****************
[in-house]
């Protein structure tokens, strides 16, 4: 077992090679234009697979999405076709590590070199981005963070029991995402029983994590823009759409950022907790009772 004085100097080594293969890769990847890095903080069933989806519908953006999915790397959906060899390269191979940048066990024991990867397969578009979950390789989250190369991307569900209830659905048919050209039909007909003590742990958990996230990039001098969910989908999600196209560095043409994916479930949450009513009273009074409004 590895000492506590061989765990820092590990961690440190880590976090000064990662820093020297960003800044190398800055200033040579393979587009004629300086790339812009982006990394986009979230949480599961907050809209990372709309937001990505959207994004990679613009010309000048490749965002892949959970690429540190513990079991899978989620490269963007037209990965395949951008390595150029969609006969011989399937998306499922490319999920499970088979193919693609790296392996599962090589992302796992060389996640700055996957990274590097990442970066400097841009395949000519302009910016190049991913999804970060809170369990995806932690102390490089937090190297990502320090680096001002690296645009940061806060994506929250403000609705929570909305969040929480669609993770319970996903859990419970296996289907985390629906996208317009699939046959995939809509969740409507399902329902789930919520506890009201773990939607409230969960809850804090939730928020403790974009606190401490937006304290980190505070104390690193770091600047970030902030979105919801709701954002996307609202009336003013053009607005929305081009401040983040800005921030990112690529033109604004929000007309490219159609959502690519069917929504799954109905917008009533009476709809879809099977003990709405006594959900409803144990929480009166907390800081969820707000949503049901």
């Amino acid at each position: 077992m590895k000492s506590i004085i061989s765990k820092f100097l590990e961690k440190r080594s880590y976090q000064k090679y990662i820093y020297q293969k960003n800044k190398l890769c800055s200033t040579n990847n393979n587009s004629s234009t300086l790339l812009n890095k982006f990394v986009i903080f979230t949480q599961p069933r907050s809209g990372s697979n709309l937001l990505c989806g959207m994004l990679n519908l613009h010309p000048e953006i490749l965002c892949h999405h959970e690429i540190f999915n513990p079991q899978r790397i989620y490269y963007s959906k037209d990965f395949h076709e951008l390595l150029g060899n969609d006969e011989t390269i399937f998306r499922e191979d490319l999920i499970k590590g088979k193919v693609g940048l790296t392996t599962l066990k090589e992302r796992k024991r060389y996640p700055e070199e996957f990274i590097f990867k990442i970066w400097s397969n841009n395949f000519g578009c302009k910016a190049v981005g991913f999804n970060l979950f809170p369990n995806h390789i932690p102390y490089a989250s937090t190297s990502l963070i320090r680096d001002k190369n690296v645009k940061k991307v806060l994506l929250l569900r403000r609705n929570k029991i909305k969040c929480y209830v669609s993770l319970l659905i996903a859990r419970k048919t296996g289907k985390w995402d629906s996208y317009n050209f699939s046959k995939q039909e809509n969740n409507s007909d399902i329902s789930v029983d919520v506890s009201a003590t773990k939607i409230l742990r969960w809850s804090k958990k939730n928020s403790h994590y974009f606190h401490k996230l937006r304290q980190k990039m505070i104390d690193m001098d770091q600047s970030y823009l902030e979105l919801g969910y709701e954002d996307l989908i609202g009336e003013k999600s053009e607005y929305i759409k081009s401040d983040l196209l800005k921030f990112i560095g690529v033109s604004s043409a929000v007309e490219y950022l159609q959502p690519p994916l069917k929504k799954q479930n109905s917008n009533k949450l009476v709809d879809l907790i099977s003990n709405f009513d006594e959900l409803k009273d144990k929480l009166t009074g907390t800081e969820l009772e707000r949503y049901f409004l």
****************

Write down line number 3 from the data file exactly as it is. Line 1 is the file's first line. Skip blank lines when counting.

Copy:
């Amino acid at each position: 077992m590895k000492s506590i004085i061989s765990k820092f100097l590990e961690k440190r080594s880590y976090q000064k090679y990662i820093y020297q293969k960003n800044k190398l890769c800055s200033t040579n990847n393979n587009s004629s234009t300086l790339l812009n890095k982006f990394v986009i903080f979230t949480q599961p069933r907050s809209g990372s697979n709309l937001l990505c989806g959207m994004l990679n519908l613009h010309p000048e953006i490749l965002c892949h999405h959970e690429i540190f999915n513990p079991q899978r790397i989620y490269y963007s959906k037209d990965f395949h076709e951008l390595l150029g060899n969609d006969e011989t390269i399937f998306r499922e191979d490319l999920i499970k590590g088979k193919v693609g940048l790296t392996t599962l066990k090589e992302r796992k024991r060389y996640p700055e070199e996957f990274i590097f990867k990442i970066w400097s397969n841009n395949f000519g578009c302009k910016a190049v981005g991913f999804n970060l979950f809170p369990n995806h390789i932690p102390y490089a989250s937090t190297s990502l963070i320090r680096d001002k190369n690296v645009k940061k991307v806060l994506l929250l569900r403000r609705n929570k029991i909305k969040c929480y209830v669609s993770l319970l659905i996903a859990r419970k048919t296996g289907k985390w995402d629906s996208y317009n050209f699939s046959k995939q039909e809509n969740n409507s007909d399902i329902s789930v029983d919520v506890s009201a003590t773990k939607i409230l742990r969960w809850s804090k958990k939730n928020s403790h994590y974009f606190h401490k996230l937006r304290q980190k990039m505070i104390d690193m001098d770091q600047s970030y823009l902030e979105l919801g969910y709701e954002d996307l989908i609202g009336e003013k999600s053009e607005y929305i759409k081009s401040d983040l196209l800005k921030f990112i560095g690529v033109s604004s043409a929000v007309e490219y950022l159609q959502p690519p994916l069917k929504k799954q479930n109905s917008n009533k949450l009476v709809d879809l907790i099977s003990n709405f009513d006594e959900l409803k009273d144990k929480l009166t009074g907390t800081e969820l009772e707000r949503y049901f409004l």